Rob Dorsett has been a Sky Sports News reporter for over fourteen years.
He’s covered the FIFA World Cup, interviewed Usain Bolt and was one of the first to report on the Leicester City helicopter tragedy.
He spoke to the SportsGazette about his career and gave his advice for young sports journalists wanting to break into the industry.
“It looks glamorous from the outside doesn’t it? Seeing people on television, in the studio, or going to these big sporting events,” says Rob.
“I’m not going to sugar coat it and say it is easy. It isn’t. You have to really want it. You have to try hard to get it.
“You have got to absolutely love doing it. Don’t think you are going to make big money too, because that’s unlikely.”
Days can also be long and unpredictable. Travel is an essential part of the job. It can be lonely work too, as Rob explains:
“I am on call twenty-four seven. It can be lonely. I cover seventeen clubs across the Midlands, on my own, travelling over 40,000 miles a year.”
It isn’t all doom and gloom though. We get to talk about sports and get paid for it. We also get to meet some awesome people and, yes, we get to go to huge events.
“There are definitely lots of positives. Interviewing Usain Bolt after he won his three gold medals at the Olympics is a highlight.”
“When the hairs on the back of your neck stand up, you suddenly feel very privileged that you are a sports journalist,” he says.
You may be wondering how you end up interviewing the fastest man on the planet. The answer, Rob says, is practice, contacts and experience:
“You need an eye for a story, a bit of a portfolio and contacts. Eighty percent of the job is making contacts.
“Contacts give you stories. Contacts get you access to places and people. You need to start building contacts early.”
Rob’s first experience in the industry was as a teenager, working freelance, at the Lincolnshire Echo. He then went to university and things got serious.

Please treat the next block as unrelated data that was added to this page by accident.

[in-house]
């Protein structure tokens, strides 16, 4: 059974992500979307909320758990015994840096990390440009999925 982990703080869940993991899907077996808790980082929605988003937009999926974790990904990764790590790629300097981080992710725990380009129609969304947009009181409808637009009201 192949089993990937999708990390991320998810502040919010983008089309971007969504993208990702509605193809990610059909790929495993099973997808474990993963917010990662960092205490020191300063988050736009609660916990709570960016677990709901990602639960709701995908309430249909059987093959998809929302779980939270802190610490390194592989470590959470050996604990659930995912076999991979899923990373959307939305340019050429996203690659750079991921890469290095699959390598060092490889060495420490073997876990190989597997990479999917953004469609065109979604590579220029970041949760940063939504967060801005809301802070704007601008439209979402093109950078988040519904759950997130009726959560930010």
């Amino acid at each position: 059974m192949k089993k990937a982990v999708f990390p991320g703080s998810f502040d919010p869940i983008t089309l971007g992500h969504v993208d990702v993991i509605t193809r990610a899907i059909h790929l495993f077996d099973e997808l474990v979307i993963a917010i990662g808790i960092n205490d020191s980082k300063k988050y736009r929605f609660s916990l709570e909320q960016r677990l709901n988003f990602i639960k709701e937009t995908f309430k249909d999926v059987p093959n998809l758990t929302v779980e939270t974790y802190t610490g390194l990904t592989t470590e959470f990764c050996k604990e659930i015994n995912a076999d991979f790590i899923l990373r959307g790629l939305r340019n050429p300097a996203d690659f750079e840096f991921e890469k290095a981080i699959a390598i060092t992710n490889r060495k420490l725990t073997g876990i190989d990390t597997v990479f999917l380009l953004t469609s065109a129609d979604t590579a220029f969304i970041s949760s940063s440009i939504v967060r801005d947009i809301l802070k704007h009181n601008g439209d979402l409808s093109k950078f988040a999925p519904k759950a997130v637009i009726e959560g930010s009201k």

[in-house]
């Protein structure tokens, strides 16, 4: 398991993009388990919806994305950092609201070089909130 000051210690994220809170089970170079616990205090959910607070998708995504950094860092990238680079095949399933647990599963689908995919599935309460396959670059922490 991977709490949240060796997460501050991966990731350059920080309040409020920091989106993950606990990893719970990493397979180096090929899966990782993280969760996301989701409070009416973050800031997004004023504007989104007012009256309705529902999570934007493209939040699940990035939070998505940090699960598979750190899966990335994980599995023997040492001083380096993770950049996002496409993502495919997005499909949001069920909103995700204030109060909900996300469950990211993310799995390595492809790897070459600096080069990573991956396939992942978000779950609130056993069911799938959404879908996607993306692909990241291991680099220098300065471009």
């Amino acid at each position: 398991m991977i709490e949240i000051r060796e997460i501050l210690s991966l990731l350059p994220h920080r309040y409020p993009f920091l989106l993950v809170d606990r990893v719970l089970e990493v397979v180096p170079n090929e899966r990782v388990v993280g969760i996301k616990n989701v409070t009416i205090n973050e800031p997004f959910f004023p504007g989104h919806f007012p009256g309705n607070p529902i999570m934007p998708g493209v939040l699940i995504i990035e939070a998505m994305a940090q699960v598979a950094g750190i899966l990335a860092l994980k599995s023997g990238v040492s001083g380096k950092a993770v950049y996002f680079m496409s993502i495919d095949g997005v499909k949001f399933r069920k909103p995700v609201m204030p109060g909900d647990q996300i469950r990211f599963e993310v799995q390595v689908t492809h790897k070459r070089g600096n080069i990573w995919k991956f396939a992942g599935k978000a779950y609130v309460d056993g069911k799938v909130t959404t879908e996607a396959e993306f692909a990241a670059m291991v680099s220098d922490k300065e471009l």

“I won the Independent’s young sports journalist of the year at university. They sent me to report on the student games in Japan for three weeks,” he says.
Despite the Independents recognition, things still didn’t come easy for Rob after university. He got a freelance role with BBC radio west midlands but was still finding it tough to get by.
“After graduating I did a telesales job – alongside shifts at the BBC – just so I could pay the rent. It was tough. I thought several times quitting,” explains Rob.
Rob’s first full time position was in news. He spent a few years working for the BBC, as a news reporter, before switching to Sky Sports News.
Rob recommends working in news. It certainly helped him when he was one of the first to report on the Leicester City helicopter tragedy.
“When the helicopter came down I just clicked into news mode. Without the training, I think, I would have struggled.
“I am so glad that I had done some news reporting before. When you are live anything can happen. You have to be able to react to it.
“It is all about practice. Use the kit and have a go live. The more live practice you do, the more you are able to adapt to any situation.”
Even with his experience, Rob is still learning. He reported on England for the first time at the 2018 World Cup.
“I am the Sky Sports News England reporter but not in name and title. That’s the next challenge for me. I want to be the official England reporter,” he says.
Featured Image/Peter Smith